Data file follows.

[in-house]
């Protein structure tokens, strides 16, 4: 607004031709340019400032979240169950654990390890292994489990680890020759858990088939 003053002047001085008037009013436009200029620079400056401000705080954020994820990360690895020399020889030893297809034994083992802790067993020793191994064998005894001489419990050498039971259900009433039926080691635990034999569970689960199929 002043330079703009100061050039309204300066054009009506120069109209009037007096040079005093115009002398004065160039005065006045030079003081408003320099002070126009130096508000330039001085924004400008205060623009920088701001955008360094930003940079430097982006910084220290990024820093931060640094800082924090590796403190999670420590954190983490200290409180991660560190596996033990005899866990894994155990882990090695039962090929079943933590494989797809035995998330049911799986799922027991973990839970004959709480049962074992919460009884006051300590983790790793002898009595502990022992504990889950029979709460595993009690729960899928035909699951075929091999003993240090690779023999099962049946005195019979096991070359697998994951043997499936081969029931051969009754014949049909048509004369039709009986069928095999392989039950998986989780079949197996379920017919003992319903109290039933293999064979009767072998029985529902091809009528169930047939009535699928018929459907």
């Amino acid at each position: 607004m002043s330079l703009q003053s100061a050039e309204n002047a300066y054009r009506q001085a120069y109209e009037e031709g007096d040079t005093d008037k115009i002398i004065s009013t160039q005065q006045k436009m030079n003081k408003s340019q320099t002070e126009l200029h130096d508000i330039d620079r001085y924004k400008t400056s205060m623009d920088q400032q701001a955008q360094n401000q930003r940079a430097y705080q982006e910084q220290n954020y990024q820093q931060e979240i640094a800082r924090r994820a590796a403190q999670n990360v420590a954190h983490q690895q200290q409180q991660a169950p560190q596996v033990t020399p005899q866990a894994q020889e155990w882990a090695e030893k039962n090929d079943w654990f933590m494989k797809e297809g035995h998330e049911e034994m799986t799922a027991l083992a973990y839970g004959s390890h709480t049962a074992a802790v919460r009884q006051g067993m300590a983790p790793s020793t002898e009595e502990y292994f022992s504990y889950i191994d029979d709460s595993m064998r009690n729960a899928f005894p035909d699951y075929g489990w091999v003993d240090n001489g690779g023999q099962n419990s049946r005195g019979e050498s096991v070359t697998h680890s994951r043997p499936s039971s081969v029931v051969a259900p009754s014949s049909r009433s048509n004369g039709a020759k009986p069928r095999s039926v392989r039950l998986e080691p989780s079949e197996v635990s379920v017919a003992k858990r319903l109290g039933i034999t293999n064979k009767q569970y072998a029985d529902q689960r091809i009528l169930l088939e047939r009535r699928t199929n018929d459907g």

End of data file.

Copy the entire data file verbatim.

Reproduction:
[in-house]
């Protein structure tokens, strides 16, 4: 607004031709340019400032979240169950654990390890292994489990680890020759858990088939 003053002047001085008037009013436009200029620079400056401000705080954020994820990360690895020399020889030893297809034994083992802790067993020793191994064998005894001489419990050498039971259900009433039926080691635990034999569970689960199929 002043330079703009100061050039309204300066054009009506120069109209009037007096040079005093115009002398004065160039005065006045030079003081408003320099002070126009130096508000330039001085924004400008205060623009920088701001955008360094930003940079430097982006910084220290990024820093931060640094800082924090590796403190999670420590954190983490200290409180991660560190596996033990005899866990894994155990882990090695039962090929079943933590494989797809035995998330049911799986799922027991973990839970004959709480049962074992919460009884006051300590983790790793002898009595502990022992504990889950029979709460595993009690729960899928035909699951075929091999003993240090690779023999099962049946005195019979096991070359697998994951043997499936081969029931051969009754014949049909048509004369039709009986069928095999392989039950998986989780079949197996379920017919003992319903109290039933293999064979009767072998029985529902091809009528169930047939009535699928018929459907």
């Amino acid at each position: 607004m002043s330079l703009q003053s100061a050039e309204n002047a300066y054009r009506q001085a120069y109209e009037e031709g007096d040079t005093d008037k115009i002398i004065s009013t160039q005065q006045k436009m030079n003081k408003s340019q320099t002070e126009l200029h130096d508000i330039d620079r001085y924004k400008t400056s205060m623009d920088q400032q701001a955008q360094n401000q930003r940079a430097y705080q982006e910084q220290n954020y990024q820093q931060e979240i640094a800082r924090r994820a590796a403190q999670n990360v420590a954190h983490q690895q200290q409180q991660a169950p560190q596996v033990t020399p005899q866990a894994q020889e155990w882990a090695e030893k039962n090929d079943w654990f933590m494989k797809e297809g035995h998330e049911e034994m799986t799922a027991l083992a973990y839970g004959s390890h709480t049962a074992a802790v919460r009884q006051g067993m300590a983790p790793s020793t002898e009595e502990y292994f022992s504990y889950i191994d029979d709460s595993m064998r009690n729960a899928f005894p035909d699951y075929g489990w091999v003993d240090n001489g690779g023999q099962n419990s049946r005195g019979e050498s096991v070359t697998h680890s994951r043997p499936s039971s081969v029931v051969a259900p009754s014949s049909r009433s048509n004369g039709a020759k009986p069928r095999s039926v392989r039950l998986e080691p989780s079949e197996v635990s379920v017919a003992k858990r319903l109290g039933i034999t293999n064979k009767q569970y072998a029985d529902q689960r091809i009528l169930l088939e047939r009535r699928t199929n018929d459907g």